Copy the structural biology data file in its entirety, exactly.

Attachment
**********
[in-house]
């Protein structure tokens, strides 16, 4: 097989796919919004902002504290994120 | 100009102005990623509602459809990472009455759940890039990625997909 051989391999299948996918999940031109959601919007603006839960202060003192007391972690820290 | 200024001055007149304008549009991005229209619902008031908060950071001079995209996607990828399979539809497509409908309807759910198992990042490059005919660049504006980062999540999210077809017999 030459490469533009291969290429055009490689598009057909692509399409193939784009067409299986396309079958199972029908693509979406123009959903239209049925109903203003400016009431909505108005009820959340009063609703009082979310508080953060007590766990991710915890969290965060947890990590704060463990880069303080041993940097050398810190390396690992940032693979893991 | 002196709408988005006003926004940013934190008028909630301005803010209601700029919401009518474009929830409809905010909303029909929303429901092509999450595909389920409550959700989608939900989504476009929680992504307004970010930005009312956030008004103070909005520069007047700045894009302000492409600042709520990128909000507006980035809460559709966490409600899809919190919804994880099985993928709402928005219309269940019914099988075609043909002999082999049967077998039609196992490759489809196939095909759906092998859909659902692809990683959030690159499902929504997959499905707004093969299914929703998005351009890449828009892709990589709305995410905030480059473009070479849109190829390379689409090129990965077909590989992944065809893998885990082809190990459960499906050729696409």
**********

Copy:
[in-house]
């Protein structure tokens, strides 16, 4: 097989796919919004902002504290994120 | 100009102005990623509602459809990472009455759940890039990625997909 051989391999299948996918999940031109959601919007603006839960202060003192007391972690820290 | 200024001055007149304008549009991005229209619902008031908060950071001079995209996607990828399979539809497509409908309807759910198992990042490059005919660049504006980062999540999210077809017999 030459490469533009291969290429055009490689598009057909692509399409193939784009067409299986396309079958199972029908693509979406123009959903239209049925109903203003400016009431909505108005009820959340009063609703009082979310508080953060007590766990991710915890969290965060947890990590704060463990880069303080041993940097050398810190390396690992940032693979893991 | 002196709408988005006003926004940013934190008028909630301005803010209601700029919401009518474009929830409809905010909303029909929303429901092509999450595909389920409550959700989608939900989504476009929680992504307004970010930005009312956030008004103070909005520069007047700045894009302000492409600042709520990128909000507006980035809460559709966490409600899809919190919804994880099985993928709402928005219309269940019914099988075609043909002999082999049967077998039609196992490759489809196939095909759906092998859909659902692809990683959030690159499902929504997959499905707004093969299914929703998005351009890449828009892709990589709305995410905030480059473009070479849109190829390379689409090129990965077909590989992944065809893998885990082809190990459960499906050729696409």